What the earthquake has done is destroy the physical infrastructure that will limit the reach of the media, particularly radio, which is the primary source for Haitians to get their news and information.
The day of the earthquake, miraculously, one radio station, Signal FM, remained on the air, after not suffering any damages to its buildings and antennas in the mountains of Boutilliers. The station did a commendable job by keeping people informed. Elected officials, business owners, and regular people used their airwaves to communicate. The station remained open around the clock and did its best to keep the population informed. It wasn't until a few days later that other stations return to the airwaves. To this day, many still remain silent, hoping to resume broadcasting soon.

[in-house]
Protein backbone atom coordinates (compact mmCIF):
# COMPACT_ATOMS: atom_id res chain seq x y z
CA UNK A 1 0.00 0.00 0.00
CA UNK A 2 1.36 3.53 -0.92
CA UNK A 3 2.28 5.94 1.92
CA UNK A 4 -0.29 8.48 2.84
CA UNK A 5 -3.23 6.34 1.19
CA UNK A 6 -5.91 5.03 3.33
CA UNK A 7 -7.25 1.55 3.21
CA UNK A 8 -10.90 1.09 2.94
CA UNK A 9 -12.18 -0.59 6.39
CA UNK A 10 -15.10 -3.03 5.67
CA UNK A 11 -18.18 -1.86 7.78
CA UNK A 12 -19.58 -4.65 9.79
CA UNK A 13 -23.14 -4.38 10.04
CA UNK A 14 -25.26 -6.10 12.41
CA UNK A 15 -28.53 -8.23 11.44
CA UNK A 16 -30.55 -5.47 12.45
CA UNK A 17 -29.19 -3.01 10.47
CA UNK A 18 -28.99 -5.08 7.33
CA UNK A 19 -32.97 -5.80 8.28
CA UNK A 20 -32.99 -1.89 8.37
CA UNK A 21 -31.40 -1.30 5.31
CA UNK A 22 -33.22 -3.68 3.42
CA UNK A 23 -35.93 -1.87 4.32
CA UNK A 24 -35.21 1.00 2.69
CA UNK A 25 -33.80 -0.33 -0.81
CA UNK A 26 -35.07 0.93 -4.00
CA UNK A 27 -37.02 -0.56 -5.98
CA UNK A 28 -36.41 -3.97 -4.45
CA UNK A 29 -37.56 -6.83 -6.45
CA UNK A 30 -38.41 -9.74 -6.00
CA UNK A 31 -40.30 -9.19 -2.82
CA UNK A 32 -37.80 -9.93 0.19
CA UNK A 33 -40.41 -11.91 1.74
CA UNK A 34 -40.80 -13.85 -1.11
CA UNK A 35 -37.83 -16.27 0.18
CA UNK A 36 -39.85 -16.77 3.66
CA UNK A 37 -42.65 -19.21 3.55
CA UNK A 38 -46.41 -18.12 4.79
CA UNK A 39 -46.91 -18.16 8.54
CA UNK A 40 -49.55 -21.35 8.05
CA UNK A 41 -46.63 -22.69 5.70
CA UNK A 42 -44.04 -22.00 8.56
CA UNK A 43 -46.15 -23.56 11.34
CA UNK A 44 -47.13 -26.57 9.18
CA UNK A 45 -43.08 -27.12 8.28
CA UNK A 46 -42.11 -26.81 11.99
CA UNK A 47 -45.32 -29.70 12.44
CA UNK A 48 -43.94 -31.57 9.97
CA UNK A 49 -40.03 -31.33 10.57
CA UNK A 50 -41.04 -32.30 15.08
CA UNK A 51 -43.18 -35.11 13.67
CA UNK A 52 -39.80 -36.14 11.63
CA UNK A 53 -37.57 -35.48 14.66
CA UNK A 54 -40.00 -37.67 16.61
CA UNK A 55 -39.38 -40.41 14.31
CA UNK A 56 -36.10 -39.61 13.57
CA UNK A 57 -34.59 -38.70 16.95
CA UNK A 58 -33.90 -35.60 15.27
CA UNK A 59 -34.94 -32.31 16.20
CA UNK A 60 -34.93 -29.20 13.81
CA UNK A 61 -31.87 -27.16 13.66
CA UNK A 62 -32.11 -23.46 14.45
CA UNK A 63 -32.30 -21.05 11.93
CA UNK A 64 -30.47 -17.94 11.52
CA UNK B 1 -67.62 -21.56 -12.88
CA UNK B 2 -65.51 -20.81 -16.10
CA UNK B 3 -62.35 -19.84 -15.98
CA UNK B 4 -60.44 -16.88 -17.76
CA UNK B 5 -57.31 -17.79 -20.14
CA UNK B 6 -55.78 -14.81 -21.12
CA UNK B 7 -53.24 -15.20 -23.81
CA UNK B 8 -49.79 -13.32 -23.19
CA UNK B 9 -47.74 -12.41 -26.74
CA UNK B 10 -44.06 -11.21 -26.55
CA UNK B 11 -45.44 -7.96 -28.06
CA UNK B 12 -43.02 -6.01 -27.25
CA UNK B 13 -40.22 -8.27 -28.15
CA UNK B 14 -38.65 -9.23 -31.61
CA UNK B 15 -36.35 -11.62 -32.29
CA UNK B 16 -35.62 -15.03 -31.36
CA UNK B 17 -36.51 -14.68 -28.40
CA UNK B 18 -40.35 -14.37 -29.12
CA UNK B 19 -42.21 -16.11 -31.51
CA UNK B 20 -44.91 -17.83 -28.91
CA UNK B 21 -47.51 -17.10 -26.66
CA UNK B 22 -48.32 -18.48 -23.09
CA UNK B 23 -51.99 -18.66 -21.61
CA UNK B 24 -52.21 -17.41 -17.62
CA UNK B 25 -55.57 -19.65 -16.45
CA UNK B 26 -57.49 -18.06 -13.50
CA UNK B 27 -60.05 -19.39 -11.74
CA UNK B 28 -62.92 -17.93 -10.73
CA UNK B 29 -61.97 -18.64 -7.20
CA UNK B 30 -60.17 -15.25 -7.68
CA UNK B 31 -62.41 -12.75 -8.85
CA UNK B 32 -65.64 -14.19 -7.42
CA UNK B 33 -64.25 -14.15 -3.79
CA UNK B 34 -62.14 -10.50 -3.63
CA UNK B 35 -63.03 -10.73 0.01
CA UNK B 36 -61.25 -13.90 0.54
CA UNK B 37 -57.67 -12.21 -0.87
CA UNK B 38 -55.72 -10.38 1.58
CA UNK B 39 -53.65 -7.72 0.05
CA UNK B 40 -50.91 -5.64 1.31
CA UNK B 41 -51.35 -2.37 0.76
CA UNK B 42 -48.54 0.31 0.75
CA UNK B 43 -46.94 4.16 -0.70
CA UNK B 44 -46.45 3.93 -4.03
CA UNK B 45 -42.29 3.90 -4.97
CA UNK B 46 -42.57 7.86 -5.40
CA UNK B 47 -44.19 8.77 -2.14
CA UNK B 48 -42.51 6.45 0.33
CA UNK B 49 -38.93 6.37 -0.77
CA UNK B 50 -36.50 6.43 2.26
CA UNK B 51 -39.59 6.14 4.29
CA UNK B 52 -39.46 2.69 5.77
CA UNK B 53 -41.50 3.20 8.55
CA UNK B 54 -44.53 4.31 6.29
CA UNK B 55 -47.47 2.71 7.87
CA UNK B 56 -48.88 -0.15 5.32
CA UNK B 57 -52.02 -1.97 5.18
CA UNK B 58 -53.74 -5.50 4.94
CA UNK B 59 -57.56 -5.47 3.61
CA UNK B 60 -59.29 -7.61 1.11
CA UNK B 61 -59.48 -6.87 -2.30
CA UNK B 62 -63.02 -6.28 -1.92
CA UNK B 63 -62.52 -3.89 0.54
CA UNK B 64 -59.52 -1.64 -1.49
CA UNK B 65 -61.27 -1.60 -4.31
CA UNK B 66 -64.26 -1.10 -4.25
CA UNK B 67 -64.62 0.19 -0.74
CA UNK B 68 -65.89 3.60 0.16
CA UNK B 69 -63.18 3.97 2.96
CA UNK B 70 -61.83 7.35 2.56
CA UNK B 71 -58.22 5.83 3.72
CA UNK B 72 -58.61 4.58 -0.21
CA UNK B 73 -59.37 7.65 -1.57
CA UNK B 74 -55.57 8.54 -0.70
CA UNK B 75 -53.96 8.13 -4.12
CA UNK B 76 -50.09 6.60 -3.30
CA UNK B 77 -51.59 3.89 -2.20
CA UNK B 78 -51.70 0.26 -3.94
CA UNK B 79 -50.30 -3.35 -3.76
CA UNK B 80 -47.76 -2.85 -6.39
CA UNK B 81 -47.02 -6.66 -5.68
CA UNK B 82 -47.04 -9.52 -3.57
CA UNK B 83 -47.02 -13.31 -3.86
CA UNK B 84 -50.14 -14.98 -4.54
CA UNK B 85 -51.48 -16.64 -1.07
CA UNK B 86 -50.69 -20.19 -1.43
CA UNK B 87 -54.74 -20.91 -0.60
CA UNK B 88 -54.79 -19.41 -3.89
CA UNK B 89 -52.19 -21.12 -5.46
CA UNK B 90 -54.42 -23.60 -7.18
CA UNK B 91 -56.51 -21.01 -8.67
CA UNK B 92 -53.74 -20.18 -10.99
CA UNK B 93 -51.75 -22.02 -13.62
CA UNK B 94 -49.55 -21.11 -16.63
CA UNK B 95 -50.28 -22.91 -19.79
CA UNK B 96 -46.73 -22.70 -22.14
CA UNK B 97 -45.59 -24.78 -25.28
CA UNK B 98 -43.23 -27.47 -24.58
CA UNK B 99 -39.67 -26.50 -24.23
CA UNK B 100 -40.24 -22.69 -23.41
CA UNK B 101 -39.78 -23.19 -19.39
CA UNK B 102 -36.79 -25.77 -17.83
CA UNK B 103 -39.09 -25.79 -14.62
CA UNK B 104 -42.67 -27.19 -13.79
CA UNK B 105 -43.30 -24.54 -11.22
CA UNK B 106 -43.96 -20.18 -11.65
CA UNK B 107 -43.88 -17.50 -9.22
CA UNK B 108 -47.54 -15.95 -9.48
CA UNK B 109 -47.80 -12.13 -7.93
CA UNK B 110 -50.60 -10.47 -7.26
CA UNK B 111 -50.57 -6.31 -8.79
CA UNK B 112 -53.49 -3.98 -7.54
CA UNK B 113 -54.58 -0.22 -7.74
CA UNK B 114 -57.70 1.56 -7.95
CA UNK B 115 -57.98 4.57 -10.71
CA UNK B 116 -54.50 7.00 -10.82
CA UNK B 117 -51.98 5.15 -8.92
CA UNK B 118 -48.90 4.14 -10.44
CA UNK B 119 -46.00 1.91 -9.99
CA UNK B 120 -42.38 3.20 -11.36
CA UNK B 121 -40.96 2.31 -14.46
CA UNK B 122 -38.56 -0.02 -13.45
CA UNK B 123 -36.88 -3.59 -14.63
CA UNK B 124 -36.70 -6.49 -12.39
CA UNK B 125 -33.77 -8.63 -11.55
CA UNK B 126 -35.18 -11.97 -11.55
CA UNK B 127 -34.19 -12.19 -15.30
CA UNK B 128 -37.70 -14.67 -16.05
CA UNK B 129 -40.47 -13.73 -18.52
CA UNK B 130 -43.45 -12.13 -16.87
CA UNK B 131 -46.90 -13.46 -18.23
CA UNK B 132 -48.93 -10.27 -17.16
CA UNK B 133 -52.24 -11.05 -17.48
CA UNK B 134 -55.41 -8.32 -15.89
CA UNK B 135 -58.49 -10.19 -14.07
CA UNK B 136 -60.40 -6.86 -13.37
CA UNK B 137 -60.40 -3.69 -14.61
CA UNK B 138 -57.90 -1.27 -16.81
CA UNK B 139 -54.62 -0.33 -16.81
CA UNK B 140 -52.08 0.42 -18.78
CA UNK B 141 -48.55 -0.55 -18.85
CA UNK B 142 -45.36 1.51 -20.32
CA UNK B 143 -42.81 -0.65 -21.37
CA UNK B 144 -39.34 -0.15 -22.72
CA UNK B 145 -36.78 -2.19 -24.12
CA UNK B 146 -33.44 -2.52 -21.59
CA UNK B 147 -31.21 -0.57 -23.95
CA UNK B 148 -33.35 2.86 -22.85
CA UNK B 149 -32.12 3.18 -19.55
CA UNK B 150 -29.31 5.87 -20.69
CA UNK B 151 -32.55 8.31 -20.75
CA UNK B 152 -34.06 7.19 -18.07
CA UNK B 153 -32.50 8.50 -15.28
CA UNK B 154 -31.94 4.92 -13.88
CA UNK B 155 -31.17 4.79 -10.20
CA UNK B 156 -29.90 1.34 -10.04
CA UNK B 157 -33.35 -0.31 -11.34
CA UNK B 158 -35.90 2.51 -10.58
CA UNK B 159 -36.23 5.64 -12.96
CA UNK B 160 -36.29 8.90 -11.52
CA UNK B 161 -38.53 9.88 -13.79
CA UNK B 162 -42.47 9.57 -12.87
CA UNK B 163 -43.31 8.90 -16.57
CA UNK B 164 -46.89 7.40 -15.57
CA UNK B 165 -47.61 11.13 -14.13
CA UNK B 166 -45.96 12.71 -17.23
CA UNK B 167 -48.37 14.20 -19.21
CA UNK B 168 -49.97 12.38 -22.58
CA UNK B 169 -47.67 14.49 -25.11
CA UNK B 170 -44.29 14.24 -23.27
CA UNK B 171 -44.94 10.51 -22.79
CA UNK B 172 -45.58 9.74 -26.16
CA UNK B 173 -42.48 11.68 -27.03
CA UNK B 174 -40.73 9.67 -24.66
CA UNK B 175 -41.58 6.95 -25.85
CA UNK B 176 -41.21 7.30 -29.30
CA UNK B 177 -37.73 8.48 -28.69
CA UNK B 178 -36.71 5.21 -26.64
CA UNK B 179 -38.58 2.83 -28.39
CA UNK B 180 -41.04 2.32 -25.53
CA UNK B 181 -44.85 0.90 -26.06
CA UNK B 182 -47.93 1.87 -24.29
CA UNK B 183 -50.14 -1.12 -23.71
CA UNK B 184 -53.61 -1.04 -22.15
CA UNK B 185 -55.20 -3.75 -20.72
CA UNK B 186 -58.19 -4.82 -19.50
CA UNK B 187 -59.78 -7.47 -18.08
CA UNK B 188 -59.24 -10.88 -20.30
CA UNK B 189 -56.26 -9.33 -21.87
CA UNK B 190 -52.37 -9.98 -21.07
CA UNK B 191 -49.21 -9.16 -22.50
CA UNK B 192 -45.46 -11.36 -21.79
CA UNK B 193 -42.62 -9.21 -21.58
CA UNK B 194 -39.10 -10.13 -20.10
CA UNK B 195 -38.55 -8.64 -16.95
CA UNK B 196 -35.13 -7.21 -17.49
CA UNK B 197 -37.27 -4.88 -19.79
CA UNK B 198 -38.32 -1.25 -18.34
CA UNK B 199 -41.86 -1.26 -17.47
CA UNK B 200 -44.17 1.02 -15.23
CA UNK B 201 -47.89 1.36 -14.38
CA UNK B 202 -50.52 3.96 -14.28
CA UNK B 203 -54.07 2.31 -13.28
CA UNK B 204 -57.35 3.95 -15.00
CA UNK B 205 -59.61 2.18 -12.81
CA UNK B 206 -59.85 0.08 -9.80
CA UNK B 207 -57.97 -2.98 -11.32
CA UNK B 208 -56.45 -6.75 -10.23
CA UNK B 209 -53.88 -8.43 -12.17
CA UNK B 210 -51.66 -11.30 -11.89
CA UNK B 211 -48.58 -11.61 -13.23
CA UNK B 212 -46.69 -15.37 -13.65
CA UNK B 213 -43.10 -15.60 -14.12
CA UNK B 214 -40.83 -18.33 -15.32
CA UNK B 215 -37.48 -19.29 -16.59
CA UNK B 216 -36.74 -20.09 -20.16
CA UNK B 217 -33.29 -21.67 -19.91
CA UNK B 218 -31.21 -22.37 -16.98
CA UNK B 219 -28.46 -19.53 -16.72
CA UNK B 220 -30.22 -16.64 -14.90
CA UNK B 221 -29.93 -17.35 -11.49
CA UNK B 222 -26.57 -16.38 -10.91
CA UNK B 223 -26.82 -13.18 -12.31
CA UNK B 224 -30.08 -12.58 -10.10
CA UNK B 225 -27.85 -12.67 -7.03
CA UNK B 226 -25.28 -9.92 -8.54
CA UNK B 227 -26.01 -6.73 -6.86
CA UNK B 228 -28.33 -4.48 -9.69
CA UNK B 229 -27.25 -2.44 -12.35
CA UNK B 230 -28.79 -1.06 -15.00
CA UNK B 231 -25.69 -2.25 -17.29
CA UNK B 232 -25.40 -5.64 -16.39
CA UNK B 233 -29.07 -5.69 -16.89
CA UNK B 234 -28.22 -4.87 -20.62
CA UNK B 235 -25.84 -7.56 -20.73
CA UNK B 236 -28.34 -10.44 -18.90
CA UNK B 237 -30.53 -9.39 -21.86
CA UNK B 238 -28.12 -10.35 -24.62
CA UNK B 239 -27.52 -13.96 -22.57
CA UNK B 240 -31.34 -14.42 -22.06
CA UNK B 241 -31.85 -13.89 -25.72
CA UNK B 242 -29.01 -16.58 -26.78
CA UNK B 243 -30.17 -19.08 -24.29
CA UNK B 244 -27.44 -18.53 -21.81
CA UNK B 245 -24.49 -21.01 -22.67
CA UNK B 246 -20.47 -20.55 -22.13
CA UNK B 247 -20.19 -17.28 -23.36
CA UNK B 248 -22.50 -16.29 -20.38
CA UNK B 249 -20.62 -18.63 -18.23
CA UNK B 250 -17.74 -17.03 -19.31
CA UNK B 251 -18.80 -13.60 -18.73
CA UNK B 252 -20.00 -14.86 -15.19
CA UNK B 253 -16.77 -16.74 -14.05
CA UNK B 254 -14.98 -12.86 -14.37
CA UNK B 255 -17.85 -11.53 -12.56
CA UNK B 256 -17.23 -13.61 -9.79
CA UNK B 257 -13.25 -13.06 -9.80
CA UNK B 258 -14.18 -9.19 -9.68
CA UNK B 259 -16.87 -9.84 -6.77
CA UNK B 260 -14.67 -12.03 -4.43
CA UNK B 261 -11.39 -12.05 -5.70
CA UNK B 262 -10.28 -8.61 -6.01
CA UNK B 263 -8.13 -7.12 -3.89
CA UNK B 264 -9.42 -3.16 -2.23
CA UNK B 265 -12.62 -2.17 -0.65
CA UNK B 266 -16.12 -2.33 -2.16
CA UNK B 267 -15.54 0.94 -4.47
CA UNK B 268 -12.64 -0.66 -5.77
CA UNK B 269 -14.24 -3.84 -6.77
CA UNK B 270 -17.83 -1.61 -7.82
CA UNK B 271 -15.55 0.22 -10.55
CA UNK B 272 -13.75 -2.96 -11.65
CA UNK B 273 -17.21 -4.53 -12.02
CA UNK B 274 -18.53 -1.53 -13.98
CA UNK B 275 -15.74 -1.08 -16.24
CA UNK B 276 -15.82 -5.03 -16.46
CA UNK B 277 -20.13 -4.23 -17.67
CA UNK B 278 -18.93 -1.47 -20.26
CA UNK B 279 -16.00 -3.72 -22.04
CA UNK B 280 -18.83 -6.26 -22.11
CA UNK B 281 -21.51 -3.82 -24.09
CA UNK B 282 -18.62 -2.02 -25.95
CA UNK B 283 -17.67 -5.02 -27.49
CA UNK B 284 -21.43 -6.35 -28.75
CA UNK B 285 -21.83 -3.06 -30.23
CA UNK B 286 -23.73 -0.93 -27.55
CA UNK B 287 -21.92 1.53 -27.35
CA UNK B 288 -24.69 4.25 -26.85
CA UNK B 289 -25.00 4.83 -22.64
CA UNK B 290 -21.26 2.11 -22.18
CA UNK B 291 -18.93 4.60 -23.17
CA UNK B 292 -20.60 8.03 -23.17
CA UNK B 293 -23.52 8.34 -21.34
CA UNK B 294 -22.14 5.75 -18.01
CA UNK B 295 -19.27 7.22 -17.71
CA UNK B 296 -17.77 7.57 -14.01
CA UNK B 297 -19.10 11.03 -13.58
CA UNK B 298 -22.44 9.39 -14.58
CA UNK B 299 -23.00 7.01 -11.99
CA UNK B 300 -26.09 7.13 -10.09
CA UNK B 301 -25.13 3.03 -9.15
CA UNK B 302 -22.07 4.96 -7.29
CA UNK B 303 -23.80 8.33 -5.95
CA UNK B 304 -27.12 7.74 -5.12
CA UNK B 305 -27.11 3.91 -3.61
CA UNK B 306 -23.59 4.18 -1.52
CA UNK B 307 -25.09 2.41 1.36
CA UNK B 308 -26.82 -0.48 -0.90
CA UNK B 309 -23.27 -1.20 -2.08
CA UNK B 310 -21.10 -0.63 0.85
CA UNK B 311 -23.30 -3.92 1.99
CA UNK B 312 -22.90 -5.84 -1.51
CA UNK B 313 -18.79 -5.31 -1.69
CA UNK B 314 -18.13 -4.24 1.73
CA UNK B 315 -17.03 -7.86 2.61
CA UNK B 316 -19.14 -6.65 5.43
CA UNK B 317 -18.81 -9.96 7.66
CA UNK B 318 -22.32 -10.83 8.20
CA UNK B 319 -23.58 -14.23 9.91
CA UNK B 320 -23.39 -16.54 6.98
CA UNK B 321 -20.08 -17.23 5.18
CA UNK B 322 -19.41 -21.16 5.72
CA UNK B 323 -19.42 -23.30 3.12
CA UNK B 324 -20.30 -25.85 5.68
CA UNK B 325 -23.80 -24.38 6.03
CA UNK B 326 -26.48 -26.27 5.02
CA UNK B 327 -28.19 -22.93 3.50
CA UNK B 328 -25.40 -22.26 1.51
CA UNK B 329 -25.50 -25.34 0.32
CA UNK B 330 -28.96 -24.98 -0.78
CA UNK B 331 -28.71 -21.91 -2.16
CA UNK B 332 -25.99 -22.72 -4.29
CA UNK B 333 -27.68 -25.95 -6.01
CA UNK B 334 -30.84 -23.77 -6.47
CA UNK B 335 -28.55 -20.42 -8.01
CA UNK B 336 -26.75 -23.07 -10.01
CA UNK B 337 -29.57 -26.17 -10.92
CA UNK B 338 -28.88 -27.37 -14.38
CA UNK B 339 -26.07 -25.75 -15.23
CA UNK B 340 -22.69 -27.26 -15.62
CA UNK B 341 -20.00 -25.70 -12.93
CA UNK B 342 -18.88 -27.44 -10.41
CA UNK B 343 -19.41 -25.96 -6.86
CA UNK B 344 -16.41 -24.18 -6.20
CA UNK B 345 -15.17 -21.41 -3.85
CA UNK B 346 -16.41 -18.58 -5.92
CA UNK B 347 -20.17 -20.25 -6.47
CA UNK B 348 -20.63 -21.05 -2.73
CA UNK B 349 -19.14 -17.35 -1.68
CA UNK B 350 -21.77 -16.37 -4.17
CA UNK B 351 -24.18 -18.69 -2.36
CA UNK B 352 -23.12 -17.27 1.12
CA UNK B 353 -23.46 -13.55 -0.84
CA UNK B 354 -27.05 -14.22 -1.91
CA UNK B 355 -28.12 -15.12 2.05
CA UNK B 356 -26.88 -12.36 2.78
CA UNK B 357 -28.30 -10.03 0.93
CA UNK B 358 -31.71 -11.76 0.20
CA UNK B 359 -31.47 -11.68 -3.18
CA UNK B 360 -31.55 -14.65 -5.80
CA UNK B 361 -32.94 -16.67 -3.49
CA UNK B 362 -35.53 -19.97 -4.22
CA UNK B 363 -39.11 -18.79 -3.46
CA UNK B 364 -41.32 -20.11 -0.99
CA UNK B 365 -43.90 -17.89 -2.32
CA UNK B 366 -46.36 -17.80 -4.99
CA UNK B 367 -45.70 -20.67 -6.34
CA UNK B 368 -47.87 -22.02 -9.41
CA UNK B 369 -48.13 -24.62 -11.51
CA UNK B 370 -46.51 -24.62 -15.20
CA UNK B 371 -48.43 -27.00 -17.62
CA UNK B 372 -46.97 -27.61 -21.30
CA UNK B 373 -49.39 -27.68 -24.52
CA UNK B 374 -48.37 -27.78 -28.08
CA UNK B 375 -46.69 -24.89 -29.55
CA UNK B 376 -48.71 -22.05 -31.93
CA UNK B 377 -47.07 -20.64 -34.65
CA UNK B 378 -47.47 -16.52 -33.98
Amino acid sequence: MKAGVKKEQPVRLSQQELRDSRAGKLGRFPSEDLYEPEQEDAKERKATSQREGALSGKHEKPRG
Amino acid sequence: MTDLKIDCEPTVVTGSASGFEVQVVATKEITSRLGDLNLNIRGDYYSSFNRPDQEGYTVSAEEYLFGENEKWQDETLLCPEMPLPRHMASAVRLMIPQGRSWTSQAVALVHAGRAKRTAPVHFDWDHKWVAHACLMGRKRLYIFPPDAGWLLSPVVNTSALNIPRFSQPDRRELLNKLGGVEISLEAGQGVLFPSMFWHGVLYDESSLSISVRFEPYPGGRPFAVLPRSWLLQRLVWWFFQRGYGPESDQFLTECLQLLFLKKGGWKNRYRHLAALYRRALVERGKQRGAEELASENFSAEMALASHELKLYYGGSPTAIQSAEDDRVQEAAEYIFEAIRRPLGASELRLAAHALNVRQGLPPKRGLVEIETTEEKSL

Before the earthquake, there was a vibrant radio scene here—it
seems as though every dial is taken on the FM band. Le Nouvelliste and Le Matin,
the daily newspapers, have not resumed during the earthquake and it is unclear
when the oldest daily in
I'm quite concerned about the future of the media in
I think the international community, which should understand
the role of a free press, must not leave
Right now, the government has a serious public relations problem, largely because President René Préval has not been seen in public enough. His comments have not connected with people; part of that reason is that he hasn't spoken enough. So his pronouncements are dissected in minutia. By using the media for its ability to inform the public, the government could solve its problem. But in its current shape, the media cannot continue to broadcast and print information. Resources are desperately needed and should be provided.
Garry Pierre-Pierre is
the editor and publisher of the Haitian Times, a Brooklyn, New York-based weekly. He has been reporting from